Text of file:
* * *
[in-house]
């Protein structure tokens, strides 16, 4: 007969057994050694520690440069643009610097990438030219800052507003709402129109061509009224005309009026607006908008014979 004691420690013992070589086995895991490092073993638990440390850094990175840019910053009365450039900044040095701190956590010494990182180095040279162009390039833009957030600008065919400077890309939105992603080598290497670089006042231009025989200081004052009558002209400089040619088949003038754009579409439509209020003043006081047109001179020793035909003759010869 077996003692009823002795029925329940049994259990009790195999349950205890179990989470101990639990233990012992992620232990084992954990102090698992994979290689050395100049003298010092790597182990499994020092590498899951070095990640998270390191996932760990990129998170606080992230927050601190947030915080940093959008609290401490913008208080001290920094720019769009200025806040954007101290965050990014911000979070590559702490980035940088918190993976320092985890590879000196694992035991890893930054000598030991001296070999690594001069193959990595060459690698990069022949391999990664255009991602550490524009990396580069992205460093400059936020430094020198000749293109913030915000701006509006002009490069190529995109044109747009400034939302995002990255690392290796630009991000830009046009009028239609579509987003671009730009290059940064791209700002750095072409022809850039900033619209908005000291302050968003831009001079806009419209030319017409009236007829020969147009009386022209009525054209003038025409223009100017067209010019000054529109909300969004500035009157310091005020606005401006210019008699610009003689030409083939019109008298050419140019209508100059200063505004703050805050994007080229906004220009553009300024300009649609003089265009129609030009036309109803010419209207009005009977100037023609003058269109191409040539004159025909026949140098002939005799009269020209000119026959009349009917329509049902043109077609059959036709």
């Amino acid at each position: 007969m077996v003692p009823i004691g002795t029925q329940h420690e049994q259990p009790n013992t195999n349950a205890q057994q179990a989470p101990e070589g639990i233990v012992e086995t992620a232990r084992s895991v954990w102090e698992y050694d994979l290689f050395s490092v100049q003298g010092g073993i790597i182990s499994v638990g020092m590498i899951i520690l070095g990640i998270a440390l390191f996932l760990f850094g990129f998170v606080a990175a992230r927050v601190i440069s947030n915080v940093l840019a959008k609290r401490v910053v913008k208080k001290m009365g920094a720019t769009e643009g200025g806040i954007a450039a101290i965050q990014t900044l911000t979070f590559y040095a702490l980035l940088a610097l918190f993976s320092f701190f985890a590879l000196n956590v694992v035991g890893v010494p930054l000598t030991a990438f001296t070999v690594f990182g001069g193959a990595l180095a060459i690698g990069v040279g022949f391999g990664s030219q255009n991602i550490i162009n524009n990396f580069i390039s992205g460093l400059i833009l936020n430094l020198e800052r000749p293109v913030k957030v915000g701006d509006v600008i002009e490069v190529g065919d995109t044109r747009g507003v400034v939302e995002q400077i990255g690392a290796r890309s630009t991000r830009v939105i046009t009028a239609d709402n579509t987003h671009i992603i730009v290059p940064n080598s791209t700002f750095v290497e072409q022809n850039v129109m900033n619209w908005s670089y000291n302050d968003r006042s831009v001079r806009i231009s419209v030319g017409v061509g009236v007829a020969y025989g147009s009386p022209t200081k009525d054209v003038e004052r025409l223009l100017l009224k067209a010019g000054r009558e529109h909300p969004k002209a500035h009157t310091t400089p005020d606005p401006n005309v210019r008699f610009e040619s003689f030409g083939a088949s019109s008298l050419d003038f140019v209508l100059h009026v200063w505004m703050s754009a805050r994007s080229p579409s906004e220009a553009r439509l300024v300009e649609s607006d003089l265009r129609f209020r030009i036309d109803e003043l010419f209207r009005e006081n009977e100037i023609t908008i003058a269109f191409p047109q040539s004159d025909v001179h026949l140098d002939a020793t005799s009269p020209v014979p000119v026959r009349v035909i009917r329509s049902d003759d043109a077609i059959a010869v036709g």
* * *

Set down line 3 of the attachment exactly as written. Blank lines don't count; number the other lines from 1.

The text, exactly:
């Amino acid at each position: 007969m077996v003692p009823i004691g002795t029925q329940h420690e049994q259990p009790n013992t195999n349950a205890q057994q179990a989470p101990e070589g639990i233990v012992e086995t992620a232990r084992s895991v954990w102090e698992y050694d994979l290689f050395s490092v100049q003298g010092g073993i790597i182990s499994v638990g020092m590498i899951i520690l070095g990640i998270a440390l390191f996932l760990f850094g990129f998170v606080a990175a992230r927050v601190i440069s947030n915080v940093l840019a959008k609290r401490v910053v913008k208080k001290m009365g920094a720019t769009e643009g200025g806040i954007a450039a101290i965050q990014t900044l911000t979070f590559y040095a702490l980035l940088a610097l918190f993976s320092f701190f985890a590879l000196n956590v694992v035991g890893v010494p930054l000598t030991a990438f001296t070999v690594f990182g001069g193959a990595l180095a060459i690698g990069v040279g022949f391999g990664s030219q255009n991602i550490i162009n524009n990396f580069i390039s992205g460093l400059i833009l936020n430094l020198e800052r000749p293109v913030k957030v915000g701006d509006v600008i002009e490069v190529g065919d995109t044109r747009g507003v400034v939302e995002q400077i990255g690392a290796r890309s630009t991000r830009v939105i046009t009028a239609d709402n579509t987003h671009i992603i730009v290059p940064n080598s791209t700002f750095v290497e072409q022809n850039v129109m900033n619209w908005s670089y000291n302050d968003r006042s831009v001079r806009i231009s419209v030319g017409v061509g009236v007829a020969y025989g147009s009386p022209t200081k009525d054209v003038e004052r025409l223009l100017l009224k067209a010019g000054r009558e529109h909300p969004k002209a500035h009157t310091t400089p005020d606005p401006n005309v210019r008699f610009e040619s003689f030409g083939a088949s019109s008298l050419d003038f140019v209508l100059h009026v200063w505004m703050s754009a805050r994007s080229p579409s906004e220009a553009r439509l300024v300009e649609s607006d003089l265009r129609f209020r030009i036309d109803e003043l010419f209207r009005e006081n009977e100037i023609t908008i003058a269109f191409p047109q040539s004159d025909v001179h026949l140098d002939a020793t005799s009269p020209v014979p000119v026959r009349v035909i009917r329509s049902d003759d043109a077609i059959a010869v036709g």